When I first arrived in Cardiff, it felt familiar. The climate reminds me a lot of Hobart, where I grew up. It shares a similar topography: both have a river running through it, both have access to mountains and hills.

I think having a sense of the familiar helps provide some foundation. Wales is where I’ve lived the longest outside of Australia and it feels very stable to me. People here are the closest to the Australian level of laidback that I’ve seen. And I’ve written more here than anywhere else.

I’ve heard you’re writing a second book, can you tell me more about this?

I first had the idea for my second book in 2004, while I was in the middle of trying to get Mortal published. It is about a man who kills his wife, his son and then himself, leaving a daughter as the sole survivor.

I envisaged the work as a novel-like poem, a long poem made up of many poems, all telling the story of this terrible crime. It quickly became an obsession with me. I completed it in early 2011, so that’s about seven years, which is a long time to be living with such dark material. I admit to feeling quite emotional when I finished it.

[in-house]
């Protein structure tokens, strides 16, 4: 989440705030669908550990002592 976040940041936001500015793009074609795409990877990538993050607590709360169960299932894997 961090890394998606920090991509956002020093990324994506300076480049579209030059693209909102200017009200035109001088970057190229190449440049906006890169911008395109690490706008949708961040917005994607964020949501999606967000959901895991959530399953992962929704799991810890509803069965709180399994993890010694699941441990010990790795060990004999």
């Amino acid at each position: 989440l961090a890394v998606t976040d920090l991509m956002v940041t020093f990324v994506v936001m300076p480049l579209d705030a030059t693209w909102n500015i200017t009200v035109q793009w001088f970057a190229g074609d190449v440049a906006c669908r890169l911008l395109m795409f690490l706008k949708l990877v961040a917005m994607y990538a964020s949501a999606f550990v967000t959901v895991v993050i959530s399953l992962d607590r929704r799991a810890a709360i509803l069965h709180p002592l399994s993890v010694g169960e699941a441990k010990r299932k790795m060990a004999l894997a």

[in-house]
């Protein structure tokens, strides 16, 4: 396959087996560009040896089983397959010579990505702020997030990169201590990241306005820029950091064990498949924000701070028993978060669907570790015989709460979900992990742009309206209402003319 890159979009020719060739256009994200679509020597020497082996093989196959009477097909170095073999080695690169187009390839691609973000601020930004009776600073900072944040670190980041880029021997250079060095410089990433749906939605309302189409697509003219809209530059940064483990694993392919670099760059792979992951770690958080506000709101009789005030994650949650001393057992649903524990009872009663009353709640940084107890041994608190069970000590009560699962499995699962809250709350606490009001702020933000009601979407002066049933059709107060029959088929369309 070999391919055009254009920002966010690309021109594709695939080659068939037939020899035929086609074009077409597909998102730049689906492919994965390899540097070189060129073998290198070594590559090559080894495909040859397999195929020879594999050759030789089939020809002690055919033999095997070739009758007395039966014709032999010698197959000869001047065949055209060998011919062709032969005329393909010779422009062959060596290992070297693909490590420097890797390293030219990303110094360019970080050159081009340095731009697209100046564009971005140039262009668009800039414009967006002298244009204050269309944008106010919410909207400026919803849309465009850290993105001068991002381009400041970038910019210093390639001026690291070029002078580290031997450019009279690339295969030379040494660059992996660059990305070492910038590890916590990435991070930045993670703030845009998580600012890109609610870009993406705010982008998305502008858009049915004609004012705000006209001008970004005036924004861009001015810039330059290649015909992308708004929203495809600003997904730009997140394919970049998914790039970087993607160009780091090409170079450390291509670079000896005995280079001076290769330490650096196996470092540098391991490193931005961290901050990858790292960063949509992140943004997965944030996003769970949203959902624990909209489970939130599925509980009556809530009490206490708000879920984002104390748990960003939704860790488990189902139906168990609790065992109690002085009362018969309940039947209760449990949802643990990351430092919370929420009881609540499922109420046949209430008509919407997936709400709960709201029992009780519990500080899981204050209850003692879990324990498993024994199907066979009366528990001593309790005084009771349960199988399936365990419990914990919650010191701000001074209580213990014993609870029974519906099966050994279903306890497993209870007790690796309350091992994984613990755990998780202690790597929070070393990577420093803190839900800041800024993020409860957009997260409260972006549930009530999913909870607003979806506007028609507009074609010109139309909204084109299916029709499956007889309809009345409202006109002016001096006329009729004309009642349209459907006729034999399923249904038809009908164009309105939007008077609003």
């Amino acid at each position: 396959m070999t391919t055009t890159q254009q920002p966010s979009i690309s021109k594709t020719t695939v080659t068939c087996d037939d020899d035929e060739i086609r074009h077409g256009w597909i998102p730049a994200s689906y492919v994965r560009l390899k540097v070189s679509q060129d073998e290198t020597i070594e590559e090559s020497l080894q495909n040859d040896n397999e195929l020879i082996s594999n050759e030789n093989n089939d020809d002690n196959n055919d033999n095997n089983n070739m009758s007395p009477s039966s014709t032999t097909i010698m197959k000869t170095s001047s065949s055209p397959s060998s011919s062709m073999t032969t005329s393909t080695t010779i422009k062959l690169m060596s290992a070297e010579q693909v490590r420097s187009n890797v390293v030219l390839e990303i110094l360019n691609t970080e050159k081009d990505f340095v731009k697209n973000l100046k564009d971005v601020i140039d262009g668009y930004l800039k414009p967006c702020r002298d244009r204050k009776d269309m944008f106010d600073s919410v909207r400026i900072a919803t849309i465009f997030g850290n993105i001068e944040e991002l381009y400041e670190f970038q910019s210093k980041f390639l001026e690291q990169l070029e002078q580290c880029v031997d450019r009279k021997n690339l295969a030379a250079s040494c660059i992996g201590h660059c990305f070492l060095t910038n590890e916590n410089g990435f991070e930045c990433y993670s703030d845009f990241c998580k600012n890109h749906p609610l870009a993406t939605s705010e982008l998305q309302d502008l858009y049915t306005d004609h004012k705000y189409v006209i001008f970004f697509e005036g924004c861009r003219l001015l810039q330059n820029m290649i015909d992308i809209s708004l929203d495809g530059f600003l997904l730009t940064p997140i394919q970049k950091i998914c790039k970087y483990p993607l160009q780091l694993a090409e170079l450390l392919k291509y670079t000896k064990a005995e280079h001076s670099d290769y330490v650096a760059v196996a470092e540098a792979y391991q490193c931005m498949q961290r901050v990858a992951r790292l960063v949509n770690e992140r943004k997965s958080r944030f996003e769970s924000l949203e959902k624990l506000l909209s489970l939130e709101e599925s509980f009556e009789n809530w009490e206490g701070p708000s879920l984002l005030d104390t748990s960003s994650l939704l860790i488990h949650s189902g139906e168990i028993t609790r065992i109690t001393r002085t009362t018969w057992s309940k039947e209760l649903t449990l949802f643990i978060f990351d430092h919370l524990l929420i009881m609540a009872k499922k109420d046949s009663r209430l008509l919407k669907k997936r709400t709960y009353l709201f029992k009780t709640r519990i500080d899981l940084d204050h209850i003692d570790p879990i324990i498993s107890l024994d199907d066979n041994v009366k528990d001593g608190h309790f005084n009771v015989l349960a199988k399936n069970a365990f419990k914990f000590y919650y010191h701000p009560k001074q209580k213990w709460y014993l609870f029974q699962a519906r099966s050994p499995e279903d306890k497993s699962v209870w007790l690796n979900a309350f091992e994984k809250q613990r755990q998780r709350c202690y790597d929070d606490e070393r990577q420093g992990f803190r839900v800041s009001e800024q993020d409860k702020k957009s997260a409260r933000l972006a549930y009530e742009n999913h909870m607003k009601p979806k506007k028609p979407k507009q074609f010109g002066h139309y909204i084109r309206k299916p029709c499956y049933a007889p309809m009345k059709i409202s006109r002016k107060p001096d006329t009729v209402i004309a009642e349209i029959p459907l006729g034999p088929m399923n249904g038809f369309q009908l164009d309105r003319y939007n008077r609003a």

I’m very excited about it. It’s quite an incredible accomplishment for me and I’m really looking forward to the day when it is published and other people can read it, too.

Ivy has her own website which you can see by clicking here

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Cathy Farr on fantasy writing and dog walking

Author Cathy Farr would certainly agree with the saying a dog is man’s best friend. Her Irish wolfhound, Finn, has been a constant companion for four years and also inspired her first novel Moon Chase.

In Cathy’s story the villagers of Thesk, a wild and dangerous fantasy land, rely on the protection of the Fell men and their hounds to defend them against the Wraithe Wolves. For Cathy, having Finn allowed her to picture this world and the personality of the hounds.

Copyright: Monique Green

“People who know wolfhounds describe them as people, they always have a knowing expression,” said Cathy. “He watches me as though he’s trying to understand me.”

At nine foot long, Finn attracts plenty of attention during his walks with Cathy in Cosmeston Park, near their home in Dinas Powys. These trips provide exercise for Finn and inspiration for Cathy.

“When I get blocked and I haven’t got an idea I go to Cosmeston,”said Cathy. “There’s a bit at the back which is a bit barren and it’s great to get a feel of what the fells in Moon Chase might be like.

“If I go down to Cosmeston everybody wants to know about the book and about Finn. It’s really nice, I answer all their questions.”